Small businesses are creating jobs for the first time in at least three years – though the North East is bucking the optimistic trend.
The Federation of Small Businesses (FSB) said its confidence index rose to 33.5 in the third quarter, double the score in June and representing the third successive quarter of growth.
For the first time since the report began in 2010, more firms are looking to take on staff than reduce their workforce, while the number of firms intend.
Financial and business services, as well as technology firms, reported the highest levels of confidence, although those in the leisure and entertainment sectors were less optimistic as household spending power remains squeezed.
FSB chairman John Allan said: “Optimism, growth and confidence can be used to summarise this quarter’s findings. Small firms are clearly helping the economy gain momentum compared to the same point last year.”
Optimism picked up in nearly all regions, but London’s score of 46% contrasts with much lower levels in northern regions and a decrease in the North East.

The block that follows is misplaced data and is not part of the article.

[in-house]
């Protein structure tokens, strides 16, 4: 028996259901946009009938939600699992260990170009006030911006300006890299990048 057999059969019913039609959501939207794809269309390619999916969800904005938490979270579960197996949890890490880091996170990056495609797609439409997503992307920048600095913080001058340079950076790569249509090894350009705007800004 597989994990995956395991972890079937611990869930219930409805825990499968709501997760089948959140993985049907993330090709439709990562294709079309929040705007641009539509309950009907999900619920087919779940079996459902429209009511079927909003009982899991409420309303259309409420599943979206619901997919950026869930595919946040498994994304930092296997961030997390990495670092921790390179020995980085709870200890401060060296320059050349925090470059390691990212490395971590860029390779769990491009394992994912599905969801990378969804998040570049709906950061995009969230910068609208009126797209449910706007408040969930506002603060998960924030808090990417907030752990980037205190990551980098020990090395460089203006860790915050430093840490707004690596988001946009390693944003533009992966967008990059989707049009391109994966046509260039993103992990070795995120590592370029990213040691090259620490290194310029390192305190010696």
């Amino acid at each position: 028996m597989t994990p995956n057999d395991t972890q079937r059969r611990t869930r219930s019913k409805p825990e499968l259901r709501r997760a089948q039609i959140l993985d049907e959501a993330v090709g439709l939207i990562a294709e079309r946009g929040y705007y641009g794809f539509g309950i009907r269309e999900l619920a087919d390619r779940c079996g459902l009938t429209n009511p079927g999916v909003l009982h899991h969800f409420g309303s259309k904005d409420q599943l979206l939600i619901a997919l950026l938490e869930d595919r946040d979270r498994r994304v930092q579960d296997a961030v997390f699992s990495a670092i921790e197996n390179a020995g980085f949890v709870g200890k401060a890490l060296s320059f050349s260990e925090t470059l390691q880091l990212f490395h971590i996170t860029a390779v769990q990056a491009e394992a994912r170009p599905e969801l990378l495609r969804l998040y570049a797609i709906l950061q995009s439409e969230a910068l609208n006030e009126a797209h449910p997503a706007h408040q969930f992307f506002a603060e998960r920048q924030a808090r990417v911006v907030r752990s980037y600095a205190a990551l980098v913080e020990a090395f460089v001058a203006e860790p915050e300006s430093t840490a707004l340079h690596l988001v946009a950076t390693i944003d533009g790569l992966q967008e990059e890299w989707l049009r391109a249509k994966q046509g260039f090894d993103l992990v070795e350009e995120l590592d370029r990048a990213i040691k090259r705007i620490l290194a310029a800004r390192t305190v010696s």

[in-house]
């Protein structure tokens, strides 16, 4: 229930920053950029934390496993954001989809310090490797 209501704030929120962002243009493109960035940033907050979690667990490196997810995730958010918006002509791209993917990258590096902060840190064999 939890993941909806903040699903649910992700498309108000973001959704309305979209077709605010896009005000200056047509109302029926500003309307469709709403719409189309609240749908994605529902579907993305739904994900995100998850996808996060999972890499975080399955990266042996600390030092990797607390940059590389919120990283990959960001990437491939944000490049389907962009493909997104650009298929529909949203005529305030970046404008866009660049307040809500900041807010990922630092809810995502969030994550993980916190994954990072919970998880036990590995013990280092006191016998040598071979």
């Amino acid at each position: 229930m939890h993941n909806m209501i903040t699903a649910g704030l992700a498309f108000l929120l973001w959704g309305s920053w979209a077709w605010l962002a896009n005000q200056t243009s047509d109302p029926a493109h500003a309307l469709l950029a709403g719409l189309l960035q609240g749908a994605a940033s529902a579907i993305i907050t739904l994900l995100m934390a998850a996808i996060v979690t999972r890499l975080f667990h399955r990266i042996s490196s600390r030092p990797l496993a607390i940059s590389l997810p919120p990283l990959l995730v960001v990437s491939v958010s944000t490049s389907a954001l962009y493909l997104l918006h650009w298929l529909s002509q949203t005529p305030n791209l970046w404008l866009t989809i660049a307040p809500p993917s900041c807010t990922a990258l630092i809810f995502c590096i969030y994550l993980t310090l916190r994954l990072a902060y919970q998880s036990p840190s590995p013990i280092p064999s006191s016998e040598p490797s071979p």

FSB members reported that inflationary pressures have eased as just over 60% said that the cost of doing business had increased in the quarter, below the peak in late 2011 of 75% and below the last three quarters.
The FSB, which has around 200,000 members, said 2,330 firms participated in the survey.
Mr Allan added: “This is the most positive report that the FSB has published for some time and gives further confidence that steady growth is back on the agenda.”
A Treasury spokeswoman said the survey was more evidence that the economy is turning a corner.